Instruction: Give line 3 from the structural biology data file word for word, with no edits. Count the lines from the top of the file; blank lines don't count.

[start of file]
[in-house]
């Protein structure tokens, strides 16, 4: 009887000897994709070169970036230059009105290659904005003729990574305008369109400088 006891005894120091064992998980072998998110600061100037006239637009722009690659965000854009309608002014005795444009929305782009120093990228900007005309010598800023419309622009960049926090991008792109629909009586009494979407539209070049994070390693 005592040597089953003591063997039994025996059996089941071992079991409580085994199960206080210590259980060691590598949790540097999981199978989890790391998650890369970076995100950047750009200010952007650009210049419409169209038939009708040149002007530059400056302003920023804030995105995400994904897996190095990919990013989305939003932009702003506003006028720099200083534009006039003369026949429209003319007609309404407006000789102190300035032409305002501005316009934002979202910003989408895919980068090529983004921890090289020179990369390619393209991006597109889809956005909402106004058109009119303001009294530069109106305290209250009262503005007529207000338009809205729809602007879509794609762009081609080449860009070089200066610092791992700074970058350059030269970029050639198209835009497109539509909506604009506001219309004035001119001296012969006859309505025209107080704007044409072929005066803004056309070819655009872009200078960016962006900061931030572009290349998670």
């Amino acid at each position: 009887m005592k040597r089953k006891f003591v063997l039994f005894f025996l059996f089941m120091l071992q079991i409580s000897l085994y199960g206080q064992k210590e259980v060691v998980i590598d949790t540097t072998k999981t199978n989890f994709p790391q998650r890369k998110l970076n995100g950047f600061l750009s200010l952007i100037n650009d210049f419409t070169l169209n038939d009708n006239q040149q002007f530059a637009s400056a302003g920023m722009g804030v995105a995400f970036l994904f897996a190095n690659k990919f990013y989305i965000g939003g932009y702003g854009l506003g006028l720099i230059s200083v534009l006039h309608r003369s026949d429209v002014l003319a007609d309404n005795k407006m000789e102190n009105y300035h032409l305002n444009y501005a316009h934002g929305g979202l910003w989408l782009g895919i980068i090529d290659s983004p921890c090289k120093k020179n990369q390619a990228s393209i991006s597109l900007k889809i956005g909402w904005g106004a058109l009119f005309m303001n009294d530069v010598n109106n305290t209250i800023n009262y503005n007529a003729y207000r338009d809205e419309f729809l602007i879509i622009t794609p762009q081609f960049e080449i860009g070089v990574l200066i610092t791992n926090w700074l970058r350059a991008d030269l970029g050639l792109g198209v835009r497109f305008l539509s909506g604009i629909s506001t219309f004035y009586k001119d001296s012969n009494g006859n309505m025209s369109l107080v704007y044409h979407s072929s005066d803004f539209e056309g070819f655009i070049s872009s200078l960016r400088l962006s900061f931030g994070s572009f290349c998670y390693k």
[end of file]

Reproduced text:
């Amino acid at each position: 009887m005592k040597r089953k006891f003591v063997l039994f005894f025996l059996f089941m120091l071992q079991i409580s000897l085994y199960g206080q064992k210590e259980v060691v998980i590598d949790t540097t072998k999981t199978n989890f994709p790391q998650r890369k998110l970076n995100g950047f600061l750009s200010l952007i100037n650009d210049f419409t070169l169209n038939d009708n006239q040149q002007f530059a637009s400056a302003g920023m722009g804030v995105a995400f970036l994904f897996a190095n690659k990919f990013y989305i965000g939003g932009y702003g854009l506003g006028l720099i230059s200083v534009l006039h309608r003369s026949d429209v002014l003319a007609d309404n005795k407006m000789e102190n009105y300035h032409l305002n444009y501005a316009h934002g929305g979202l910003w989408l782009g895919i980068i090529d290659s983004p921890c090289k120093k020179n990369q390619a990228s393209i991006s597109l900007k889809i956005g909402w904005g106004a058109l009119f005309m303001n009294d530069v010598n109106n305290t209250i800023n009262y503005n007529a003729y207000r338009d809205e419309f729809l602007i879509i622009t794609p762009q081609f960049e080449i860009g070089v990574l200066i610092t791992n926090w700074l970058r350059a991008d030269l970029g050639l792109g198209v835009r497109f305008l539509s909506g604009i629909s506001t219309f004035y009586k001119d001296s012969n009494g006859n309505m025209s369109l107080v704007y044409h979407s072929s005066d803004f539209e056309g070819f655009i070049s872009s200078l960016r400088l962006s900061f931030g994070s572009f290349c998670y390693k």